Friday, March 26, 2010

"The Shining" by Stanley Kubrick

[Here's an excerpt from an essay Joyelle and I wrote about "The Shining" for a German book on Kubrick that will be out this fall:]

Dark Matter: A Shining Art Crime
by Joyelle McSweeney and Johannes Göransson

1. Stanley Kubrick’s The Shining is not just a film: it is a performance of which the film is a mere documentation, a relic. The filming took place all inside a soundstage in England, using elaborate sets. The snow was salt. The camera men wore stilts with little boy’s shoes, like the actors in Genet’s The Balcony, representing the stilts worn by the actors in Greek tragedies. It was 110 degrees. The air was saturated with gasoline fumes. The cameramen had to wear gas masks as they chased after the little boy. There were antennae in the walls. Instead of using illusory walls, Kubrick built up a maze of actual rooms. The illusion is perfect. It must be the Real Thing.

2. It is Art, the greatest crime, the greatest threat against the American Work Ethic. Throughout the movie there is a tension between work and play. Throughout American history, Work has allowed terrible murders: Eden had to be worked into productivity and in the process we had to kill the Native Americans and enslave the African-Americans. For white people “indentured servitude” was dressed up as “seeking your fortune.” This is how we became Americans.

3. This history is evoked in the film from the very beginning. In the interview that begins the movie, we are told that Native Americans violently resisted the building of the hotel and that their attacks were repelled. The hotel is America.

4. Art is the great scandal in this phantasmagoria of Work Ethics. It threatens the entire social order with its excessive jouissance, its utter uselessness. It chokes the Child, to quote Sir Walter Raleigh (an artist in colonizer drag, who died for his prison writing and his uselessness.)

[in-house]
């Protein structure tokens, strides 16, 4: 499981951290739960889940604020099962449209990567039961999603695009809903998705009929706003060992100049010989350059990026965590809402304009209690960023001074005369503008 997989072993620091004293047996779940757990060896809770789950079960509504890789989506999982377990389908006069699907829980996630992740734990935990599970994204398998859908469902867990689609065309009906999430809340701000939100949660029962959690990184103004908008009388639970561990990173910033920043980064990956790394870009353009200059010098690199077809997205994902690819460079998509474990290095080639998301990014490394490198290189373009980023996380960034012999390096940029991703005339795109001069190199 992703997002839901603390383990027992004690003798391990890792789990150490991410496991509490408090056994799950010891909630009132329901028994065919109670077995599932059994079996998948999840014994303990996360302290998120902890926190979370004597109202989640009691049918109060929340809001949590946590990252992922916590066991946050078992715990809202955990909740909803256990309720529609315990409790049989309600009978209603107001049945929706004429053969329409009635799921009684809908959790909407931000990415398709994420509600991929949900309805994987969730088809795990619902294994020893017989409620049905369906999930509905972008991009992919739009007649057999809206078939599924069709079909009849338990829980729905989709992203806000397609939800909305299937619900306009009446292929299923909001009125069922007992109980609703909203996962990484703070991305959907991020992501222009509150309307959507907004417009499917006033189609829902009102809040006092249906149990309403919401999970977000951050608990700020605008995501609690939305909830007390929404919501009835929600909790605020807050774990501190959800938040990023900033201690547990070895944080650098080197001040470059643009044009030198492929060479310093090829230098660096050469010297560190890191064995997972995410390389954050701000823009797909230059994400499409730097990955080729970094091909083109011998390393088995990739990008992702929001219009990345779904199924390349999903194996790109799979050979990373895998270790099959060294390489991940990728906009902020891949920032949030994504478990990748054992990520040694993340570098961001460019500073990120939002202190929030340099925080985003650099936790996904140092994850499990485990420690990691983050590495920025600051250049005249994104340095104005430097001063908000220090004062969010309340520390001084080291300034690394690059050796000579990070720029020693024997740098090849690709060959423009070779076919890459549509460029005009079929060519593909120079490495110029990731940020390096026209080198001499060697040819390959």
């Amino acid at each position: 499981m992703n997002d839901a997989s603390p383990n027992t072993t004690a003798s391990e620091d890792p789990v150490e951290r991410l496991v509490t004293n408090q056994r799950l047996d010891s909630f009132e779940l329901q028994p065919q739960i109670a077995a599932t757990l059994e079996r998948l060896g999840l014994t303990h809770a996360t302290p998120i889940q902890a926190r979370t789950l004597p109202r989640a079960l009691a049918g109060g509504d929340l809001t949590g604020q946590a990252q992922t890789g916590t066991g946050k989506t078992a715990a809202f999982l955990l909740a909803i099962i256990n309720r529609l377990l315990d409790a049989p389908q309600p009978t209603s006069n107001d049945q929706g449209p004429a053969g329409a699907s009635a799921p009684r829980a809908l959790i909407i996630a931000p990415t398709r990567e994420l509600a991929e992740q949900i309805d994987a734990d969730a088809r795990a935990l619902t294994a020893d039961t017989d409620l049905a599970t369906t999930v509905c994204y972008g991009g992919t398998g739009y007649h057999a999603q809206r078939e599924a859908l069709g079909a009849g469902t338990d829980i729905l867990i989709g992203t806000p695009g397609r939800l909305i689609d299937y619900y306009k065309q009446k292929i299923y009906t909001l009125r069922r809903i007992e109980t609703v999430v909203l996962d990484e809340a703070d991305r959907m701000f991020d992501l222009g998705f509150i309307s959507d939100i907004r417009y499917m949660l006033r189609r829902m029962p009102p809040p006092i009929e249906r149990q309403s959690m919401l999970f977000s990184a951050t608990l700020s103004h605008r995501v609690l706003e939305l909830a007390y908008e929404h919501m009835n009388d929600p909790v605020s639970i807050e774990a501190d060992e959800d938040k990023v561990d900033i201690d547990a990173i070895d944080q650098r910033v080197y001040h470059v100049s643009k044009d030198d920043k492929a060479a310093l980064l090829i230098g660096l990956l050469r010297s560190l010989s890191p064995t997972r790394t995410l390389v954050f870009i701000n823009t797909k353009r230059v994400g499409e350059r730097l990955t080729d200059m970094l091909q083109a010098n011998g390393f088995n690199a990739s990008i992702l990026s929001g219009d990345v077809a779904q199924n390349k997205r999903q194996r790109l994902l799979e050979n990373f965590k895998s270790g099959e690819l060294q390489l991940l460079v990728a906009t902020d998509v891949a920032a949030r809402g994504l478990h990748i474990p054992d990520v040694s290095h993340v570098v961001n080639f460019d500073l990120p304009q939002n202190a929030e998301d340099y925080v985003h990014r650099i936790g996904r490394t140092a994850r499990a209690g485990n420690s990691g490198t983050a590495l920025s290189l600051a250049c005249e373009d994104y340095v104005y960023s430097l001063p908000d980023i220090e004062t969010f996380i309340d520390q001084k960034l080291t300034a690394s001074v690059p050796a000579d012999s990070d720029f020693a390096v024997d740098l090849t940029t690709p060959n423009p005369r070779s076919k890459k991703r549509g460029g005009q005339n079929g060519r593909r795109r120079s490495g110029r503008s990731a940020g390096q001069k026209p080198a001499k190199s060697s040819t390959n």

5. In The Shining, the moment of revelation, the moment when the viewer is informed that Jack is nuts, that he’s a sham, that his aims are perverse is when Shelley Duvall finds the “novel” he’s been writing: it is just the same words written over and over “All work and no play makes Jack a dull boy.” It is as if all the mayhem he has engendered, all his mad grimaces and odd statements could be looked past, but his novel cannot be looked past. Art is both a useless nothing and that which cannot be ignored.

6. Yet the novel Jack has written could easily be seen as a conceptual artwork. The obsessive detournment of Ben Franklin’s maxim to moderation.

7. Politically correct analyses of The Shining tend to interpret Jack as the Patriarch, the Purveyor of Colonialism. We see in him the Artist who scandalizes America. Through his obsessive art, his obsessive behavior, he denaturalizes the hotel – shows that the hotel is not a real home, but a hotel, an obsessive maze of rooms, the obsessive pattern on the floor that participates in the same form as Jack’s obsessive novel.


10. The dynamics were repeated in another movie that ran into trouble because of its excess of meaning, its unruliness: David Lynch’s TV show Twin Peaks. This show also featured the endless maze-like hotel (“The Great Northern”), which was doubled in the demonic “Black Lodge,” a paradoxically very “red room” (echoing the child’s repeated warning of “red rum” in The Shining) with very similar, very repetitive patterns as in Kubrick’s hotel. As in Kubrick’s hotel, ghosts live in a hotel in the American West. Like in Kubrick’s film, the spirits seem to precede the onset of America of the Great Work Ethic and Genocide. It is as if in both cases the Native American dead were sublimated into strange hotels guests in America.


18. “Stanley, meanwhile, watched the deteriorating video pictures from outside the set, like a wrathful Nielson family suddenly given absolute power over the programming. The faster we had to move, the worse it got. I sometimes thought wistfully of breaking an ankle in the salt. It required enormous force to pull the camera around the turns and a degree of luck to find the right path while essentially looking backward. In addition, we were all acutely aware of the danger of fire and how difficult it would be to get out of the maze if the lights went out, with real smoke and burning Styrofoam - a genuine nightmare!” –Garrett Brown, “The Steadicam and The Shining.”

19. It seems patently obvious that Jack is Stanley, but while Jack doesn’t survive the film, Kubrick does. If Jack doesn’t succeed in remaking the nuclear family as a bunch of perverted, murderous artists, Kubrick subsumes the whole Nielson family into his perverse and patriarchal person, at the same time recasting his crew as his art-making demons.


Blogger Ty said...

I heard that Jack's "novel" exists. Kubrick apparently had one of his assistants type all those pages in different designs. Hundreds and hundreds of pages.

Kind of like the hotel, it must be the Real Thing.

8:37 PM  
Blogger Johannes said...

I love it.


6:37 AM  

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